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The Smell of Progress, On Various Scales at Once

Progress. I’ve made some on a number of fronts, but the one I’ll mention is writing. I’ve been busy in the past week or so–grading, preparing a few lectures, baking, handling some stuff that needed handling–but I’ve made significant headway with writing.

I haven’t leapt into the project I was hoping to get into this semester–though I will, hopefully later this month, or early next–but I have made significant progress toward getting a few new short stories, or reworkings of older ones, finished and ready to go out.

For the record, I’ve:

A word about “steampunk”–I ended up writing in the genre mainly because of a conversation I had with my crit group about some criticisms of steampunk (the so-called Steampunk Kerfuffle) that had appeared online a few months ago. (Particularly, the comments by Charlie Stross and Catherynne M. Valente.)

For what it’s worth, my sense was that the criticisms–the inherent imperialism, racism, sexism, classism, and brutality of the Victorians is ignored in much of the giddy excitement over Steampunk, especially–was met by a defense that amounted to, “But I like Steampunk, and it’s fun!” Indeed, when I mentioned the criticisms, one of my friends said, teasingly (I hope), “You don’t like anything fun, do you?”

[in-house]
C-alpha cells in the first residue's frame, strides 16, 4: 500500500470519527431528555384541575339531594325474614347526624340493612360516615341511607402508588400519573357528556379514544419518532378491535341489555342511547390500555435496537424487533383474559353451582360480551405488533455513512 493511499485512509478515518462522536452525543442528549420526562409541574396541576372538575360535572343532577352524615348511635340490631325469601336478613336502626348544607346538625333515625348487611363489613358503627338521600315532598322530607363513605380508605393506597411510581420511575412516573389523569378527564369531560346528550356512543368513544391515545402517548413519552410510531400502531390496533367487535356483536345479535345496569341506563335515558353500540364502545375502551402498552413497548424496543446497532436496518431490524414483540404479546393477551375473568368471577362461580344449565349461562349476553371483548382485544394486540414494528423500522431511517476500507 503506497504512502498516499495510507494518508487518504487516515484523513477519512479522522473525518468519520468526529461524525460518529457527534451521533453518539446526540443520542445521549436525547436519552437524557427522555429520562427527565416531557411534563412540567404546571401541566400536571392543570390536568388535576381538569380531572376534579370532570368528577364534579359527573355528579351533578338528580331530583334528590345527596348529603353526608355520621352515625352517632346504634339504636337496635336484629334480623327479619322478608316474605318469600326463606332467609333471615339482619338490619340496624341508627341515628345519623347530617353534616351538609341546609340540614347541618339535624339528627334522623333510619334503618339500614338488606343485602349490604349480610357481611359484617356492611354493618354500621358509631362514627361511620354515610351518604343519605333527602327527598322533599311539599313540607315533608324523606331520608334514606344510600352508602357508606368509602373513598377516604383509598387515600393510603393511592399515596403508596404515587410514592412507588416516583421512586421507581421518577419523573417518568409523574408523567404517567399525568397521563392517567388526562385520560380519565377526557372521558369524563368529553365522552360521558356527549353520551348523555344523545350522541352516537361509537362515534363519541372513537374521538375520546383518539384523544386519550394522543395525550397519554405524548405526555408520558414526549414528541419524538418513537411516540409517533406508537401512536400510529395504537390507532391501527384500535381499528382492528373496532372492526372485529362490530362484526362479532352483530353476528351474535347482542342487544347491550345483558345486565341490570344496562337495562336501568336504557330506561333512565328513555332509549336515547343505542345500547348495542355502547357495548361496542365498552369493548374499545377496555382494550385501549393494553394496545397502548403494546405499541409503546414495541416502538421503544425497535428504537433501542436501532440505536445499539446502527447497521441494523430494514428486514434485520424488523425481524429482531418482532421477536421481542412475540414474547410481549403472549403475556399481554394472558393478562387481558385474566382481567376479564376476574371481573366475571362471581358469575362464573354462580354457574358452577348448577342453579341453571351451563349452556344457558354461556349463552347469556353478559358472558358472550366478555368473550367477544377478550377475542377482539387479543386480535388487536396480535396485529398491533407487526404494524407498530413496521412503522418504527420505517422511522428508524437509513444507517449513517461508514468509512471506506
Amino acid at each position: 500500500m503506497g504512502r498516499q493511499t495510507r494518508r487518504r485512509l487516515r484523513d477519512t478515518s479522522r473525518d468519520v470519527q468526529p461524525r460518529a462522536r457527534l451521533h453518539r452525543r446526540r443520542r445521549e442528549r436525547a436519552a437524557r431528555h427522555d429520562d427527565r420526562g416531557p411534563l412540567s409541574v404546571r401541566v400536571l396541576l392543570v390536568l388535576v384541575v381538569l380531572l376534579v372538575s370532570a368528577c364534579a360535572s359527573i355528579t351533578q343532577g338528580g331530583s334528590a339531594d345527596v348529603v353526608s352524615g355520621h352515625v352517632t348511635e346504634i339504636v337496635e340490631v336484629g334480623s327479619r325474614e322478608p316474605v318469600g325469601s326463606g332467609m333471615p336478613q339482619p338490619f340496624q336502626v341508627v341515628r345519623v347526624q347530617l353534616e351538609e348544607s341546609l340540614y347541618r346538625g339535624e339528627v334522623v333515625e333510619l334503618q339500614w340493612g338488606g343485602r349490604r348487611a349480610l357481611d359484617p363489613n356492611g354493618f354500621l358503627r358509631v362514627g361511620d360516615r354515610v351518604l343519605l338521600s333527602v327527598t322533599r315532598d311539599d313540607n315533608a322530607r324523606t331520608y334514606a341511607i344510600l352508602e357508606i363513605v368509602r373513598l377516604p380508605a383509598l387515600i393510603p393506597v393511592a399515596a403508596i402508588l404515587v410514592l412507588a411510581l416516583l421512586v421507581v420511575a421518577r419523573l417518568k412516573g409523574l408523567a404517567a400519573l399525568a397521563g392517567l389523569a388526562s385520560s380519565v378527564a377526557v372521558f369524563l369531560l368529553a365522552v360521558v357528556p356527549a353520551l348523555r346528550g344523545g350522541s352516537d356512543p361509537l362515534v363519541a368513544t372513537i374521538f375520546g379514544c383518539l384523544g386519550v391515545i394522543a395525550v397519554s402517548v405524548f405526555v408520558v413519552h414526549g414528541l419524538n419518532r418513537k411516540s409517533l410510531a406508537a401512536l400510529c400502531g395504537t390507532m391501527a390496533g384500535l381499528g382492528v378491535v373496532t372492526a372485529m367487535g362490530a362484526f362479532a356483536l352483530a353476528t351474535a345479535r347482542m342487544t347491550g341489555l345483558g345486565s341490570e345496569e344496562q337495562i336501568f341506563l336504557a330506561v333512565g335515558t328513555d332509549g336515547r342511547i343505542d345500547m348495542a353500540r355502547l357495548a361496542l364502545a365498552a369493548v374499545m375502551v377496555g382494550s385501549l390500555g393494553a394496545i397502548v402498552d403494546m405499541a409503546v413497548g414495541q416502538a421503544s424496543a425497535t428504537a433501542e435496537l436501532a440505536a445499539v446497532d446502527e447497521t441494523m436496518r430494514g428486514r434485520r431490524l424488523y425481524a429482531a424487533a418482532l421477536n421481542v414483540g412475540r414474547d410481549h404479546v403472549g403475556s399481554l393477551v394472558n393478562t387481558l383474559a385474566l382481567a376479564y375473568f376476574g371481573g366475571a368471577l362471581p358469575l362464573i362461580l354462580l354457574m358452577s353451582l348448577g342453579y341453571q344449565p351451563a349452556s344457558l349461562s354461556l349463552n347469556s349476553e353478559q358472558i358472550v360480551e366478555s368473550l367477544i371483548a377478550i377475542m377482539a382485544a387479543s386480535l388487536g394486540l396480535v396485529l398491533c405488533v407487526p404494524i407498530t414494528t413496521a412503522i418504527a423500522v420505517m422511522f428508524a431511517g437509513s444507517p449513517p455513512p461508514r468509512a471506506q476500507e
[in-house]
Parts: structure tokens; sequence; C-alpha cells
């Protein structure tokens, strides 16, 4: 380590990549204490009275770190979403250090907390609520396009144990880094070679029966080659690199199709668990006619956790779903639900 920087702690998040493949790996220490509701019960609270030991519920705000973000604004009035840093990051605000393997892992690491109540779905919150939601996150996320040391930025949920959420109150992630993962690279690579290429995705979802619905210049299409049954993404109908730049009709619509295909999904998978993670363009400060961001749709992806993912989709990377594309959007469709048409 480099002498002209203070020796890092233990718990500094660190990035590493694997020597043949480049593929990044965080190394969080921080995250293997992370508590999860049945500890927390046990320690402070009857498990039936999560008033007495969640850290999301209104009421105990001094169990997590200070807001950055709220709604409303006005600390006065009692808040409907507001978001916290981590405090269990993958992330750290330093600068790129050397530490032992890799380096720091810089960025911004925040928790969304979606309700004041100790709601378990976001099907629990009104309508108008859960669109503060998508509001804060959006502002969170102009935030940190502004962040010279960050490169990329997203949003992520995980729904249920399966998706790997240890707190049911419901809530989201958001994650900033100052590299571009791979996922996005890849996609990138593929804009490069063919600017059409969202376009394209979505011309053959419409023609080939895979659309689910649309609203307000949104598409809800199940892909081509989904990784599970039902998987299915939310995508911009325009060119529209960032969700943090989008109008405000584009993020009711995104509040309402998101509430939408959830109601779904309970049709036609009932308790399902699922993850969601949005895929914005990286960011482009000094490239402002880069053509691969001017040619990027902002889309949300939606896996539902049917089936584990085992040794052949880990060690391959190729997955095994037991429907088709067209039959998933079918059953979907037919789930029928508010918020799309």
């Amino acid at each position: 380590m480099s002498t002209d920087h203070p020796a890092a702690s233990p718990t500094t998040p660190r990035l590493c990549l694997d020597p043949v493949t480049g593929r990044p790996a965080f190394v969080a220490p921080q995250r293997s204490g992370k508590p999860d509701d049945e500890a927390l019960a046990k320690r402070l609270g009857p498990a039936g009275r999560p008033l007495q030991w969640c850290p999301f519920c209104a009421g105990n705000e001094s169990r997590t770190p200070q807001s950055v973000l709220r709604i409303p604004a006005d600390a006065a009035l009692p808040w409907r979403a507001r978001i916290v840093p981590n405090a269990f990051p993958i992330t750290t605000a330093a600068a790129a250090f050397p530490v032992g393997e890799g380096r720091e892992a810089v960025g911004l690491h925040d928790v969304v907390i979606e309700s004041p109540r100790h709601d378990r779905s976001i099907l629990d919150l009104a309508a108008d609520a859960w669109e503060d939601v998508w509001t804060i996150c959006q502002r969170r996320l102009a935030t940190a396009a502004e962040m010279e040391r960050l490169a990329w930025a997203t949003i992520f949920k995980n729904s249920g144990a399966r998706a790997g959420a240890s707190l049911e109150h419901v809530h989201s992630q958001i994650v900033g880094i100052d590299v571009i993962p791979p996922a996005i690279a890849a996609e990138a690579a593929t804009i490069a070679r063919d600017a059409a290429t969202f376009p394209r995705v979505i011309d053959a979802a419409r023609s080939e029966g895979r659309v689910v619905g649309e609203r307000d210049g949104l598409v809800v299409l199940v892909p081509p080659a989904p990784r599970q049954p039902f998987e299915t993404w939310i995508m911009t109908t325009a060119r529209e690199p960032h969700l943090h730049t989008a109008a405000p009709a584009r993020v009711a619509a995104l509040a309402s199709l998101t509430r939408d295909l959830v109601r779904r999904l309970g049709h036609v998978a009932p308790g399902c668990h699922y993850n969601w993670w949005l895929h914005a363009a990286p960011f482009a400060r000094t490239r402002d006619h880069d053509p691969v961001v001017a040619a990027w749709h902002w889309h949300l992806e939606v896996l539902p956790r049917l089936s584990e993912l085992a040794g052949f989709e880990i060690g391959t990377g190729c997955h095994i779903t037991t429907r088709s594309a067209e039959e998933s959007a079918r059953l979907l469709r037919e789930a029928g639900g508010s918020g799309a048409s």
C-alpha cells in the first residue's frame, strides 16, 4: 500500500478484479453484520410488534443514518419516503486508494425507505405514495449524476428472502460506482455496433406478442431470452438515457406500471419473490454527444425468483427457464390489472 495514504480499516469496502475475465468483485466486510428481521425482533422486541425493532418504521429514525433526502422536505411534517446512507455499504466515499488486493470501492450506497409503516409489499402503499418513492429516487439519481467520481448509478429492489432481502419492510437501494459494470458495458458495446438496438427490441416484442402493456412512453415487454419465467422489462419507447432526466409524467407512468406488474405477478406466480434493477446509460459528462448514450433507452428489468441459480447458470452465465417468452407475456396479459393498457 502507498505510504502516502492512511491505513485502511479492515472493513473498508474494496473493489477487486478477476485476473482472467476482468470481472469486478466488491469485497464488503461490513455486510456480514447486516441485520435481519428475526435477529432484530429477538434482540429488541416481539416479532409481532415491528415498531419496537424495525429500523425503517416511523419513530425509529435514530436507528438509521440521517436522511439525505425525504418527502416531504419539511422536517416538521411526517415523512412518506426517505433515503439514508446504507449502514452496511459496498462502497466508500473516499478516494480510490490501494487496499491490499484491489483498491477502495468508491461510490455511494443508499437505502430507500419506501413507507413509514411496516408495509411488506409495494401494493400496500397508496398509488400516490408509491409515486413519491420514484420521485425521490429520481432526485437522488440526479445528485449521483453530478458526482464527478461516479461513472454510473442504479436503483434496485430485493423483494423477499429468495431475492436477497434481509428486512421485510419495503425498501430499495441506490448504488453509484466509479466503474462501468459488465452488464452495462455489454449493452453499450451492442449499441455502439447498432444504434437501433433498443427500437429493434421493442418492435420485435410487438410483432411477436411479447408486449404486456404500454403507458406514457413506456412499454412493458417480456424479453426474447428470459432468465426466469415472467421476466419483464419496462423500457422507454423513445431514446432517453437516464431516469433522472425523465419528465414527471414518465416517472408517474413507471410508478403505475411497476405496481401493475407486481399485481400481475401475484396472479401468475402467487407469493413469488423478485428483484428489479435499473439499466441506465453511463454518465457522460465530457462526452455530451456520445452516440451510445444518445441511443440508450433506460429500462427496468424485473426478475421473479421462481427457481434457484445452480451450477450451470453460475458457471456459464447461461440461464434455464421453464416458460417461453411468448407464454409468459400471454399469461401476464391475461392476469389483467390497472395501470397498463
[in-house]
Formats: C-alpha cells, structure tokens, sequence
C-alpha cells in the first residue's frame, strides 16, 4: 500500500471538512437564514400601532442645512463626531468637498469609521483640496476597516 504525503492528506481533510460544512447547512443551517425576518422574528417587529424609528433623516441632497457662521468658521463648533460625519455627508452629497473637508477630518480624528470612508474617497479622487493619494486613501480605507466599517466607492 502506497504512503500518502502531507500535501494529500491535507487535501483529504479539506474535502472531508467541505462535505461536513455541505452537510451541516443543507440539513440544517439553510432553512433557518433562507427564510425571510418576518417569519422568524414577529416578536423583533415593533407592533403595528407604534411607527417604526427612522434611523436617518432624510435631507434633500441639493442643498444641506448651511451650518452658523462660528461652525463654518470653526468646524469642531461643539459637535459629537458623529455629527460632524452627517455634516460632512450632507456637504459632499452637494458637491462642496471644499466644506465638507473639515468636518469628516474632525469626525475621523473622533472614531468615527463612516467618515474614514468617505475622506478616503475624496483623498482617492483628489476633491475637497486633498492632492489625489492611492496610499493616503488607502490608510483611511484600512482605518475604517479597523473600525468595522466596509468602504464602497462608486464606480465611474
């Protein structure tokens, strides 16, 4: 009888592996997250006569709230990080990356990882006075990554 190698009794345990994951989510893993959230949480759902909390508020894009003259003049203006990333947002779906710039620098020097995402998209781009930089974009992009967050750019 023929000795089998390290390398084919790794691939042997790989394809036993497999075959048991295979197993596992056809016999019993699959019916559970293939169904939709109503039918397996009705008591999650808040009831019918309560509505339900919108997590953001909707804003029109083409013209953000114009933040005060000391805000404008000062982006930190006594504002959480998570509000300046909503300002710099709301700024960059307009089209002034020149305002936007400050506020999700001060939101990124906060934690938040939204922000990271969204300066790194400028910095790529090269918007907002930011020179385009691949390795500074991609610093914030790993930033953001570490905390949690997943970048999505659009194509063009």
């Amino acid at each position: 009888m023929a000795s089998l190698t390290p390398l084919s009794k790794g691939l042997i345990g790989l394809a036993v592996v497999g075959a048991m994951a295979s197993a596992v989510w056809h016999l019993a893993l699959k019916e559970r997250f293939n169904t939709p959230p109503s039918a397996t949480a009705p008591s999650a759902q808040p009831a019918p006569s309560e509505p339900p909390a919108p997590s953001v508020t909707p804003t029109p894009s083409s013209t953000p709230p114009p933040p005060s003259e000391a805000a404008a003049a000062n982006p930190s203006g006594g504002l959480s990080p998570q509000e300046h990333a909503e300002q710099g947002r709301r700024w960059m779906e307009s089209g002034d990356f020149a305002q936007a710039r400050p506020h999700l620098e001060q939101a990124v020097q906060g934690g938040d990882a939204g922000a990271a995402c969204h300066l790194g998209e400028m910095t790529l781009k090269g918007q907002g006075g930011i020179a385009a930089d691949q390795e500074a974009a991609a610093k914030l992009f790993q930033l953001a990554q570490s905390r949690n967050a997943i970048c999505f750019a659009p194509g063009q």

Oh, I do. One thing I delight in doing, for example, is taking challenges–so, yes, like Barney Stinson, I said…

So “The Clockworks of Hanyang” and “Trois morceaux en forme de mechanika” are my attempts to write something interesting, compelling, and even “fun”, while dealing with the things in the real Victorian era–and which also continue into our own, in some ways–that Charlie Stross noted in his post really are not so fun at all.

(Because, frankly, as I read it his post was less about the science, which he brings up and sets aside along the way, and far more about the disturbing revisionist-historical fantasy of Victorians we’ve been nursing in Steampunk.)

In places, these dare both quite dark stories, and also (perhaps cruelly) a little honest about some things we humans like to ignore, or pretend away. I wonder, briefly, whether they’re reaching back toward something of that “New Wave Intensity” that Karen Burnham recently brought up over at Locus.

Maybe these stories are feathers, more than chickens. But I get the feeling they may be necessary feathers–necessary for me, anyway. We’ll see what happens.

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